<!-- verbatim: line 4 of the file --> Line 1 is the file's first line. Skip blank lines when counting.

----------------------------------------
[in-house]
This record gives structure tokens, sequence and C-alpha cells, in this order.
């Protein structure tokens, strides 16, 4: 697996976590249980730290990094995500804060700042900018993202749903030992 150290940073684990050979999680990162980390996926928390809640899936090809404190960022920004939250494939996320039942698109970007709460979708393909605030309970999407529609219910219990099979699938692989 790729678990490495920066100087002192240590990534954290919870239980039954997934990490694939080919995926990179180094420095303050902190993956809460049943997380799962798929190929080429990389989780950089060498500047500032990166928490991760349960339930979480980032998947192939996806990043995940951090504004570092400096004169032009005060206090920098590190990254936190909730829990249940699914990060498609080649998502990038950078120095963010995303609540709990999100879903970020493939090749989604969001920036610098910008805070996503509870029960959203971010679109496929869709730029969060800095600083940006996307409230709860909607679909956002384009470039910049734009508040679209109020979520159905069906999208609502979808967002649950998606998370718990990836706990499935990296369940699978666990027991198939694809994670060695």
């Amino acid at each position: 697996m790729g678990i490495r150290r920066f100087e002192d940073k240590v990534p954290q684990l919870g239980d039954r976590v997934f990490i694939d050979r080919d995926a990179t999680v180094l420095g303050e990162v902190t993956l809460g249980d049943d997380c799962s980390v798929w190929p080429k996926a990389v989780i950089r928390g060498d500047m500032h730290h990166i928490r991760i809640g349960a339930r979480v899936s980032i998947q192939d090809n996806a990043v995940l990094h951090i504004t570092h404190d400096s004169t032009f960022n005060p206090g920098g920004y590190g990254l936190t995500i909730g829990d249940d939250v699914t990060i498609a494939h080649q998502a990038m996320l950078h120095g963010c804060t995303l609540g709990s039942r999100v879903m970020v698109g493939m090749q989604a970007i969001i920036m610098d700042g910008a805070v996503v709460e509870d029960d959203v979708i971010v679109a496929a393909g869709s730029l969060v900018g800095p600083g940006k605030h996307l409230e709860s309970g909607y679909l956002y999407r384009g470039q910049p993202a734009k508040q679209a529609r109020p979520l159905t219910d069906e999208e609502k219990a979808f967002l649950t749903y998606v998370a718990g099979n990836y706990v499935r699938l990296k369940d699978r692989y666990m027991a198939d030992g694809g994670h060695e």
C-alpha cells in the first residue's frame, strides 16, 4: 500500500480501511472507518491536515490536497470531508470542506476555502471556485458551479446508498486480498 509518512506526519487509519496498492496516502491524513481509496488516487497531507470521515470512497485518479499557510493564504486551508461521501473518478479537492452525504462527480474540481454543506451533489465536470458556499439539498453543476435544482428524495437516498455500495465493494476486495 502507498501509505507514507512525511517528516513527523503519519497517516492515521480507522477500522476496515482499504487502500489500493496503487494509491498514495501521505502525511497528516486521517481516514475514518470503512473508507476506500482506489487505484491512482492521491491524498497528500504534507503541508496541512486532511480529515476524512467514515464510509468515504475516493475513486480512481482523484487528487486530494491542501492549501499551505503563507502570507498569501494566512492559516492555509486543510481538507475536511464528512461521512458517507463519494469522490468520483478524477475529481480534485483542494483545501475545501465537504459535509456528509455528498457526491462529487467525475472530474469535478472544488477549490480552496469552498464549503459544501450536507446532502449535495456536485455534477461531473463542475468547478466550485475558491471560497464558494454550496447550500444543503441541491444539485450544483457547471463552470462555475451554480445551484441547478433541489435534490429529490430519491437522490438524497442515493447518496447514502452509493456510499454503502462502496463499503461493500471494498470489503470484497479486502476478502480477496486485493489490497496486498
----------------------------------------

């Amino acid at each position: 697996m790729g678990i490495r150290r920066f100087e002192d940073k240590v990534p954290q684990l919870g239980d039954r976590v997934f990490i694939d050979r080919d995926a990179t999680v180094l420095g303050e990162v902190t993956l809460g249980d049943d997380c799962s980390v798929w190929p080429k996926a990389v989780i950089r928390g060498d500047m500032h730290h990166i928490r991760i809640g349960a339930r979480v899936s980032i998947q192939d090809n996806a990043v995940l990094h951090i504004t570092h404190d400096s004169t032009f960022n005060p206090g920098g920004y590190g990254l936190t995500i909730g829990d249940d939250v699914t990060i498609a494939h080649q998502a990038m996320l950078h120095g963010c804060t995303l609540g709990s039942r999100v879903m970020v698109g493939m090749q989604a970007i969001i920036m610098d700042g910008a805070v996503v709460e509870d029960d959203v979708i971010v679109a496929a393909g869709s730029l969060v900018g800095p600083g940006k605030h996307l409230e709860s309970g909607y679909l956002y999407r384009g470039q910049p993202a734009k508040q679209a529609r109020p979520l159905t219910d069906e999208e609502k219990a979808f967002l649950t749903y998606v998370a718990g099979n990836y706990v499935r699938l990296k369940d699978r692989y666990m027991a198939d030992g694809g994670h060695e």